IPA Key for American English

b be
d do
f for
ɡ go
h he
j you
k can
l like
m make
n not
ŋ thing
p part
r room
s say
ʃ she
t time
θ think
ð the
v very
w with
z zone
ʒ measure
ɑ palm, lot
ɑr start
æ trap
e face
er square
ɛ dress
ə strut, comma
ər nurse, letter
i fleece, happy
ɪ kit
ɪr near
o goat
or force
ɔ thought, cloth
ɔr north
ɔɪ choice
u goose, situation
ʊ foot
ʊr cure

Stress is shown by the high stress mark (ˈ) before the syllable with the main stress, and by the low stress mark (ˌ) before any syllable with a secondary stress.

See also the chart for British English and the foreign sounds list.

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Unlike in the UK, dictionaries published in the US do not usually use the IPA for their pronunciation keys, so there is no established standard transcription scheme. This one is taken from Kretzschmar Jr., William A. (2006) ‘Pronunciation Keys in American Dictionaries’ in Dictionaries: Journal of the Dictionary Society of North America 27, in the hope of establishing it as a standard. In its favour is that it is relatively simple and is easy to learn even for those who are used to the various existing non-IPA schemes used in American dictionaries. Against it is that it is quite dissimilar to the standard scheme for British English. (As a traditionalist I also object to the use of ‹ə› for strong vowels, but this is common among American phoneticians.)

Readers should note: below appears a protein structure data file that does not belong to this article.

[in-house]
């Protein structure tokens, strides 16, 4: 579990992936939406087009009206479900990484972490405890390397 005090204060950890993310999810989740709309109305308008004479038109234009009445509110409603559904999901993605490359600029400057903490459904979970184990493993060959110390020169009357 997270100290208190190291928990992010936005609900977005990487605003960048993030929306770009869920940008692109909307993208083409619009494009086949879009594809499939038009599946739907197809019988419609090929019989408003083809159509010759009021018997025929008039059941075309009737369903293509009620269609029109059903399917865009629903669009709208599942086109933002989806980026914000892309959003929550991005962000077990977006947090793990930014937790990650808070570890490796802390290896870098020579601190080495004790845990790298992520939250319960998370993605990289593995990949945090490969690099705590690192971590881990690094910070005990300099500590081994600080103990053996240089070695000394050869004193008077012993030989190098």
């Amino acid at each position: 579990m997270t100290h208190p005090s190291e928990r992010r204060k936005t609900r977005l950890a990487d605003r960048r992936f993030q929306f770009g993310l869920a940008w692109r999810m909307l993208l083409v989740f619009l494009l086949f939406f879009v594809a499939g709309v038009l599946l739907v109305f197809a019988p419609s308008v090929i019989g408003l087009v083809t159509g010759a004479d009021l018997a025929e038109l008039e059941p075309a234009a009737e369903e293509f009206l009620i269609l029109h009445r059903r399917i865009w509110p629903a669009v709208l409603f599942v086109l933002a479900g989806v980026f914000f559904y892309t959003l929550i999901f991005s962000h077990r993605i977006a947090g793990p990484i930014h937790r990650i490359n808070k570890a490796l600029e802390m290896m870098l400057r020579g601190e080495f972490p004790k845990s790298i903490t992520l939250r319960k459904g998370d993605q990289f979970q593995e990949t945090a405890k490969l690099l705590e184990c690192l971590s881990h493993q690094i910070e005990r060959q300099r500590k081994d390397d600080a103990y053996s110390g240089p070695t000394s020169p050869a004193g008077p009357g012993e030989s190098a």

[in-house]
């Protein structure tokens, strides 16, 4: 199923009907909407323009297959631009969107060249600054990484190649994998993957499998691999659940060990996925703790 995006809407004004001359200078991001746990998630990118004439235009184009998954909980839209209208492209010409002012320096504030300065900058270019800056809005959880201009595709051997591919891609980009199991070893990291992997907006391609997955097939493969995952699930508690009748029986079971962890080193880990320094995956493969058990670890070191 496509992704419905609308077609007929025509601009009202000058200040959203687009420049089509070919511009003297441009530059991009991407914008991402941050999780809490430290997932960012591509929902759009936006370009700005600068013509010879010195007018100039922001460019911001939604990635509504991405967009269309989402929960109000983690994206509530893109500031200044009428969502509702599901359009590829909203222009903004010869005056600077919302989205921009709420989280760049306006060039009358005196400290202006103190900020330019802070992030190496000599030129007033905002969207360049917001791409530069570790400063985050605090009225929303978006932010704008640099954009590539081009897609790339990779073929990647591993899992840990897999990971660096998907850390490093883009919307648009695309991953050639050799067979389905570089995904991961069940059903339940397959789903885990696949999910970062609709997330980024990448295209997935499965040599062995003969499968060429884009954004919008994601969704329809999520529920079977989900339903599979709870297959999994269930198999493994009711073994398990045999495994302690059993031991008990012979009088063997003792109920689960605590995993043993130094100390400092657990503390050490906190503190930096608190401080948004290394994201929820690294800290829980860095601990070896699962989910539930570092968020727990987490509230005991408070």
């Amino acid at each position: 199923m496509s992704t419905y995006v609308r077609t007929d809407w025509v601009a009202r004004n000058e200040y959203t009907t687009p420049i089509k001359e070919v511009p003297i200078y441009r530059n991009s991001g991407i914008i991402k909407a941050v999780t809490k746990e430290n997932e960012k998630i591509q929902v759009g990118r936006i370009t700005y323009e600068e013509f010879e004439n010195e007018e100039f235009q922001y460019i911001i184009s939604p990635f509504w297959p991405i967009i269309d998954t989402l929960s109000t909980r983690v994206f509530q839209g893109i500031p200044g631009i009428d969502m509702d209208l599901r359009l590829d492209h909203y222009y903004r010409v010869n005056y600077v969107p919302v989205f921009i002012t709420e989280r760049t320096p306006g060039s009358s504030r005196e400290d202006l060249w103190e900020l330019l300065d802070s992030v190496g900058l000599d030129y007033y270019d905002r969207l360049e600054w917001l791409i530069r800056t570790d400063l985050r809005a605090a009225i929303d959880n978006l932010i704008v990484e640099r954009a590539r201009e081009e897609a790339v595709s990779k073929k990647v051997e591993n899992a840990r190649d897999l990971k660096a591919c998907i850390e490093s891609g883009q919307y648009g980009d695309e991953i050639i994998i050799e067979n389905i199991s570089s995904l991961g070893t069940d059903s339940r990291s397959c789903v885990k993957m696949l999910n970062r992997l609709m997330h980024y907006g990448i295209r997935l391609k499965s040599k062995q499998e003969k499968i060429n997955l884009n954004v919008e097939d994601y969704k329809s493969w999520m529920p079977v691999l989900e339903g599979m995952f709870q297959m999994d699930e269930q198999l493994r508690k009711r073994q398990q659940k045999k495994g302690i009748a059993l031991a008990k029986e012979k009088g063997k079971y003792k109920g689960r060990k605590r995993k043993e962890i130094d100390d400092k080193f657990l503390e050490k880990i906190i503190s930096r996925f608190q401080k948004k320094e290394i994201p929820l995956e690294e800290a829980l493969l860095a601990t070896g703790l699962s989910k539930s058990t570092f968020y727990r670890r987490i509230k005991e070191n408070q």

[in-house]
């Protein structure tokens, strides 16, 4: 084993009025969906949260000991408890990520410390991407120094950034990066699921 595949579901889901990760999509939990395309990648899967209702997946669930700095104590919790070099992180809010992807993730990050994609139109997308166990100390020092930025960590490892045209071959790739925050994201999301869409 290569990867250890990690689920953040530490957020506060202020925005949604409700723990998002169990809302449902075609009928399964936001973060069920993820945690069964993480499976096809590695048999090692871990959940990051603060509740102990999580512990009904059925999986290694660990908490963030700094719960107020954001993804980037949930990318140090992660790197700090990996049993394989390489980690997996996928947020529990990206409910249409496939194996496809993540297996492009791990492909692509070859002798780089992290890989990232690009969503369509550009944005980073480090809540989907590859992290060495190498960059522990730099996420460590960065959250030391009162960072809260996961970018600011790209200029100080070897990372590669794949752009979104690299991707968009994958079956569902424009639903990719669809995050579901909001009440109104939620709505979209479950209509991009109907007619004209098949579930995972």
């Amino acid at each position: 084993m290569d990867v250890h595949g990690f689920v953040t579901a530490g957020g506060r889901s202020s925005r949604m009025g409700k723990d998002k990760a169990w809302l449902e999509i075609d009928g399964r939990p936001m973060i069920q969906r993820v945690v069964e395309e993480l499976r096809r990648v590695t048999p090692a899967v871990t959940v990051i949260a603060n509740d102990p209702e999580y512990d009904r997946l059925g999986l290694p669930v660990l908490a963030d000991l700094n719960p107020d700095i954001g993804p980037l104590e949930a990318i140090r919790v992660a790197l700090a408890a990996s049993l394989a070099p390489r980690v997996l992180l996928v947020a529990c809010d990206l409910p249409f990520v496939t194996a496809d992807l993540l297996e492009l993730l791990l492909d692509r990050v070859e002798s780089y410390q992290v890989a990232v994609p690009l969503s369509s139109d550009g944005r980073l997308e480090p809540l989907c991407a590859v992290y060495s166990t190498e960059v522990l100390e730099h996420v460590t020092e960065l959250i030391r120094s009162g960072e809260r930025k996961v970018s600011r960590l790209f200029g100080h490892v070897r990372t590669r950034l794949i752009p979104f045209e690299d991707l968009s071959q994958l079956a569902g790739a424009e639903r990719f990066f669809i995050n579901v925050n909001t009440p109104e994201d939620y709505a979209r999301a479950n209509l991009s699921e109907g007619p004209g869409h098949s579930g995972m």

Unfortunately the system is not very well-described in Kretzschmar’s paper, and I have had to make some assumptions about how the system works that may not reflect his actual intentions

Key words for consonants are selected from the most 1,000 frequent words in the Moby word list and the COCA word frequency data, favouring appearances in word-initial position. Key words for vowels are the standard lexical sets, with the exception of fire, power, and situation, which are from Wells.